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Length is not the enemy: why are designers obsessed with short dresses?

At first, you
think it’s just you. You’re out shopping and spot a dress you like, one
that is not too strappy or too tight, doesn’t show too much cleavage, and maybe even
has a sleeve. Pretty colour, nice print, in your price range. You take it off
the rack and examine it.

It looks a little short, no? Is it actually a longish
top? Maybe it will lengthen miraculously in the change room. But no, it stops
around mid thigh, the merciless fluorescent light overhead spotlighting the
fact that your knees have seen better years. You sigh resignedly, thinking that you’re just getting older as you hand
the dress back to the assistant and hurry out of the store, terrified that you
may have been heading for that mutton dressed as lamb look.

Now, here’s a revolutionary thought: it’s not about your legs. And
the problem isn’t your age, or your figure. The problem is the length of the dress.
Too many, both high street and designer, are just too short. Every single woman I know shares the same
sense of frustration, and it’s time we turned to designers and
demand to know why we aren’t being offered those few extra centimetres of

I am obviously not
talking about bandage, sci fi, mini crini, stretch sportif style designer
dresses that are intended to barely cover the bottom and to show off long, firm
adolescent legs. They are not the sort of dress I am after anyway and never
have been, even when my skin tone was perfect.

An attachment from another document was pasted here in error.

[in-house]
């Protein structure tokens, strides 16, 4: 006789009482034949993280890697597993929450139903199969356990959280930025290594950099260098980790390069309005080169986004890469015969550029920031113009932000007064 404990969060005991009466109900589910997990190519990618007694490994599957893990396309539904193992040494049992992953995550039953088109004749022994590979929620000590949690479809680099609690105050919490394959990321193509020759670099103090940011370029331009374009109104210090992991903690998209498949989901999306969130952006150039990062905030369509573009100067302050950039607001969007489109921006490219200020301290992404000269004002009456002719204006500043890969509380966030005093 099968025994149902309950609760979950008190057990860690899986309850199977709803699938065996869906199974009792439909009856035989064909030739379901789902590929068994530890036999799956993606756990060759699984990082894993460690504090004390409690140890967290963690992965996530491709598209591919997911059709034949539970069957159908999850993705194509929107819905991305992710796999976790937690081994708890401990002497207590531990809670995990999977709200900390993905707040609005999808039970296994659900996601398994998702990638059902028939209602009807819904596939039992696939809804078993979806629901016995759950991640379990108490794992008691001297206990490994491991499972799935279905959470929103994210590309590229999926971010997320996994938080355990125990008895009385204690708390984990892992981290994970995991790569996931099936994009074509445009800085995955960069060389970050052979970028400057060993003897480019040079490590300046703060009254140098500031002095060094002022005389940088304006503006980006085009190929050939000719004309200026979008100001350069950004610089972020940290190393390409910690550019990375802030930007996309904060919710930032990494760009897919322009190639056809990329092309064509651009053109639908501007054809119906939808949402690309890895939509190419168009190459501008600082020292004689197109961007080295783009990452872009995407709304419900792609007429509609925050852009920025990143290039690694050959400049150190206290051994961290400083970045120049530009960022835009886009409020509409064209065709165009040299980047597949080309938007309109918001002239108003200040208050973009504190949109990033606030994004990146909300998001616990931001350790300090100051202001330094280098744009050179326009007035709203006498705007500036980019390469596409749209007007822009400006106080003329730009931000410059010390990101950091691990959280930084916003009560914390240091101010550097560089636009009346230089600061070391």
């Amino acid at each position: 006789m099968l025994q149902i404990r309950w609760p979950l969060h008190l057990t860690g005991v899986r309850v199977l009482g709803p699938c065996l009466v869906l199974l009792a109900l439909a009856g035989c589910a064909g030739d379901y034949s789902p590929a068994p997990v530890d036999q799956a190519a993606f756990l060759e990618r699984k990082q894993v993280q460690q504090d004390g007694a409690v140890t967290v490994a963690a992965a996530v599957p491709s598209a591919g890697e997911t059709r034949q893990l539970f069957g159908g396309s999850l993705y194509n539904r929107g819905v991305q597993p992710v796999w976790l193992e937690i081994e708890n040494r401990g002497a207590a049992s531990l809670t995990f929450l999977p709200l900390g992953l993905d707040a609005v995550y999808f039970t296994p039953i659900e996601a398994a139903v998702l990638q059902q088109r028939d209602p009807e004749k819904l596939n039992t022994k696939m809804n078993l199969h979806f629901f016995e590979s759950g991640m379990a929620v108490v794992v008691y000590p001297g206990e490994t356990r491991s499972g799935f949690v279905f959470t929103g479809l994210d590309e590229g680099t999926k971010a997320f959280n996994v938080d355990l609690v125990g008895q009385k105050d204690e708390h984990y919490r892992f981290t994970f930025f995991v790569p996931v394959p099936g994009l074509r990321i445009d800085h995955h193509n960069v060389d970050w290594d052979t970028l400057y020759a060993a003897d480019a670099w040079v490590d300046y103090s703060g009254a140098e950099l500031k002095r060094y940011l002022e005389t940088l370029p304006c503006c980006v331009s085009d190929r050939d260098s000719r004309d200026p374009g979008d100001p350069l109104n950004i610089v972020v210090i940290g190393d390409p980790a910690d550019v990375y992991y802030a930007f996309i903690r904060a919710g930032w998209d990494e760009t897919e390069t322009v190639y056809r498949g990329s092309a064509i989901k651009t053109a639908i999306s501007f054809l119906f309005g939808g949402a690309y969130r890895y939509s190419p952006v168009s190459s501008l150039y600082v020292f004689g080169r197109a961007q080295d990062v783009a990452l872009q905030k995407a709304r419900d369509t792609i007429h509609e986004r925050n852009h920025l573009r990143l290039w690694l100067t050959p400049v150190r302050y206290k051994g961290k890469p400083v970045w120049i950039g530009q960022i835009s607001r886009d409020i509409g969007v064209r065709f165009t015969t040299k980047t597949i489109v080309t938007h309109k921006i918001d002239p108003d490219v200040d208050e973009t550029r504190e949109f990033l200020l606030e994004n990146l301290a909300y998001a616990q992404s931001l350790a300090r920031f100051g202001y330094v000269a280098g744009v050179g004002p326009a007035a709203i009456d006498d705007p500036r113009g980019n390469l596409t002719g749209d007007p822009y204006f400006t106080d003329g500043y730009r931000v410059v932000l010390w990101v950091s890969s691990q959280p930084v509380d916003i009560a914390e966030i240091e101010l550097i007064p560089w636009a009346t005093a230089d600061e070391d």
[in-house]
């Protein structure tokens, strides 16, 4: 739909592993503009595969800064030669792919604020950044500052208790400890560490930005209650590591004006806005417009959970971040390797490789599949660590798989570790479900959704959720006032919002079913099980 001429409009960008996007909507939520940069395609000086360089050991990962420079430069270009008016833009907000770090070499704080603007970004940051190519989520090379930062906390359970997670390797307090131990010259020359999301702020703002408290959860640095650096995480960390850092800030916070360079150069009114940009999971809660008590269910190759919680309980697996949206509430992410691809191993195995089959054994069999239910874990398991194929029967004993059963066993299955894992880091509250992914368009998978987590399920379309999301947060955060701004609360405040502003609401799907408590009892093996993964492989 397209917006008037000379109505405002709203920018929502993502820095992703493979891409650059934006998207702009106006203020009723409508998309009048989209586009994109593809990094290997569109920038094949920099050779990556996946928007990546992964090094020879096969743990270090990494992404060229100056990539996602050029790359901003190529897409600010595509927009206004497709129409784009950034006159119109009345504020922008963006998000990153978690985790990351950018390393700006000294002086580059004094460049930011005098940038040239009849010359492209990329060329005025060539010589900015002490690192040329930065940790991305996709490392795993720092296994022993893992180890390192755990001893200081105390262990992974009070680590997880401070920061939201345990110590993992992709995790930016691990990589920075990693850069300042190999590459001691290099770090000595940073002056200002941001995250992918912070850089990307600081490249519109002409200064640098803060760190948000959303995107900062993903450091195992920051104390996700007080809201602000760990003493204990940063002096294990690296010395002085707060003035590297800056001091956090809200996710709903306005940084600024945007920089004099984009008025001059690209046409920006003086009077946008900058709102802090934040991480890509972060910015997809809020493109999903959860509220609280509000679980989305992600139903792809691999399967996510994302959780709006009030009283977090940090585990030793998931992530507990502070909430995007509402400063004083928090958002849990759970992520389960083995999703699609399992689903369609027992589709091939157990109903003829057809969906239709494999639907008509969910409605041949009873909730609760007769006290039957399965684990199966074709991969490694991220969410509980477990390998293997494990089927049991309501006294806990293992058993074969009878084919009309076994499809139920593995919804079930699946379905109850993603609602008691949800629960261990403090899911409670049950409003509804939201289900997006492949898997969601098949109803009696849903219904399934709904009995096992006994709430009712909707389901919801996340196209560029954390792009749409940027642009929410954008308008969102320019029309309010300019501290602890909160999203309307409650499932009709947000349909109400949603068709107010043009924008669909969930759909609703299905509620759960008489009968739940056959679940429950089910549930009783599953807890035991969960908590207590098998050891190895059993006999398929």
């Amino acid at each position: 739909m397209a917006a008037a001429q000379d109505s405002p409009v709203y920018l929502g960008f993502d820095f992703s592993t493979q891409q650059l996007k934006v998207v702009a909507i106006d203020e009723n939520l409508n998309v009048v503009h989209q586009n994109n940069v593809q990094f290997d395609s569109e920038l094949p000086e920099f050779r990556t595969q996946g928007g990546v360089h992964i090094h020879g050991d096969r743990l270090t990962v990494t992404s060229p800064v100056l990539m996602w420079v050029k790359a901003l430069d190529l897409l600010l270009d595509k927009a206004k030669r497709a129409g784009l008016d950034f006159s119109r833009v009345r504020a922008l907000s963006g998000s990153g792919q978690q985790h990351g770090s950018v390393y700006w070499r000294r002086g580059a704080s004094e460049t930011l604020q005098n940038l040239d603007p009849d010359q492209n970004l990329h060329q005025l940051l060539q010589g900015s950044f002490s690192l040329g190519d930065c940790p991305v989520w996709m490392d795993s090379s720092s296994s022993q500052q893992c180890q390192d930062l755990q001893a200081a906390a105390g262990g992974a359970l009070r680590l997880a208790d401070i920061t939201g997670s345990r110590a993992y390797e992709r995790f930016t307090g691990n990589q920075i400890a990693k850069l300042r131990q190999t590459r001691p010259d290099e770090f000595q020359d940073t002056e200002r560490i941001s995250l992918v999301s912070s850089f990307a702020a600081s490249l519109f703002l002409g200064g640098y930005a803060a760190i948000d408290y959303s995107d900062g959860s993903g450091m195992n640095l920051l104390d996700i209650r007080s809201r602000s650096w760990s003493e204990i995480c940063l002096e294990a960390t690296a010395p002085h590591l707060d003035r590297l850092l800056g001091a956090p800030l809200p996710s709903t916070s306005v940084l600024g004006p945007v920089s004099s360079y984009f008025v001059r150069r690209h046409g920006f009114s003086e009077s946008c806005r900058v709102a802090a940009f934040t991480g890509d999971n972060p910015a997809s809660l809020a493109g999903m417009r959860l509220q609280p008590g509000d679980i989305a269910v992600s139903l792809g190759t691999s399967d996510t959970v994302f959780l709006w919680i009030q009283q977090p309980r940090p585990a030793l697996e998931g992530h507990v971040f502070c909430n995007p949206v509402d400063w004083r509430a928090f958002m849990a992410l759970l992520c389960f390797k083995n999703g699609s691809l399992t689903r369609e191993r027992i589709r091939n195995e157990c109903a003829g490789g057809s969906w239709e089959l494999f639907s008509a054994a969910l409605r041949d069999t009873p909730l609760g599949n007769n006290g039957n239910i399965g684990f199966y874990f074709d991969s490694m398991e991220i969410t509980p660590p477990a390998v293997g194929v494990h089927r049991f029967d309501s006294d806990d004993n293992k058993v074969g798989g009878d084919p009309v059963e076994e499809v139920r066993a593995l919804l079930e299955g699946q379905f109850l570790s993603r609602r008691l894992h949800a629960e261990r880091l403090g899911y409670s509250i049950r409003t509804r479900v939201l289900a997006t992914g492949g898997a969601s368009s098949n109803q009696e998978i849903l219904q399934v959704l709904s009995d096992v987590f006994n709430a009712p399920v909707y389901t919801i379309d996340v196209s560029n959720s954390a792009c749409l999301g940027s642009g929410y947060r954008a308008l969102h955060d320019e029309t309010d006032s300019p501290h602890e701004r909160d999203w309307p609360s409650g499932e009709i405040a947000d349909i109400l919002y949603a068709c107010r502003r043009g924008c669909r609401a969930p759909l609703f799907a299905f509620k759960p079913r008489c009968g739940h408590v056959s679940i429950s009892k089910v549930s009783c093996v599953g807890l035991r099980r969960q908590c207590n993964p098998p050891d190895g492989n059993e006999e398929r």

I’m talking about solution pieces like shifts, A-line and wrap styles, tunics and
shirtdresses you can wear to work, to a meeting, to run errands on the weekend.
So many of them seem to come up short, or scalloped at the sides like a man’s

I am very sure that in many cases, designers think that chopping
the hemline makes a dress look instantly look more modern, more fashionable,
less “dowdy”. Perhaps this was the rationale behind the lovely navy and white
spot shirt-waister with long sleeves and a pussy bow at the neck which I recently spotted in Zara.

zara dress
Wouldn’t it look better at the knee? Photograph: Kristie Clements

That style of dress – a sort of sexy Catherine Deneuve circa 1974 – is supposed to reach the knee, or even longer. Zara revved it up by making the skirt reach mid thigh. It didn’t modernise it , it infantilised it. It was the same story with two other dresses I tried on in another store – one a beautiful black and white floral, the other a chinoiserie print, long sleeved, button through, a bit Jean Muir, Cacharel, a touch 1940s – my favourite. Both were cut the length of a skating skirt. It’s such a waste of a classic silhouette, and it completely ruins proportions. Why not offer different lengths? A dress can always be taken up.

It’s one thing to patronise and alienate the more mature customer, but it may pay to remember that younger women are also working as teachers, doctors, lawyers and professionals, and have little interest in wearing dresses and skirts they can’t bend over in. From what I see, they don’t all have perfect pins either. So when a design house cuts back on the fabric, and turns every style into a baby doll dress, they stand to lose out in both ends of the market. How modern is that?

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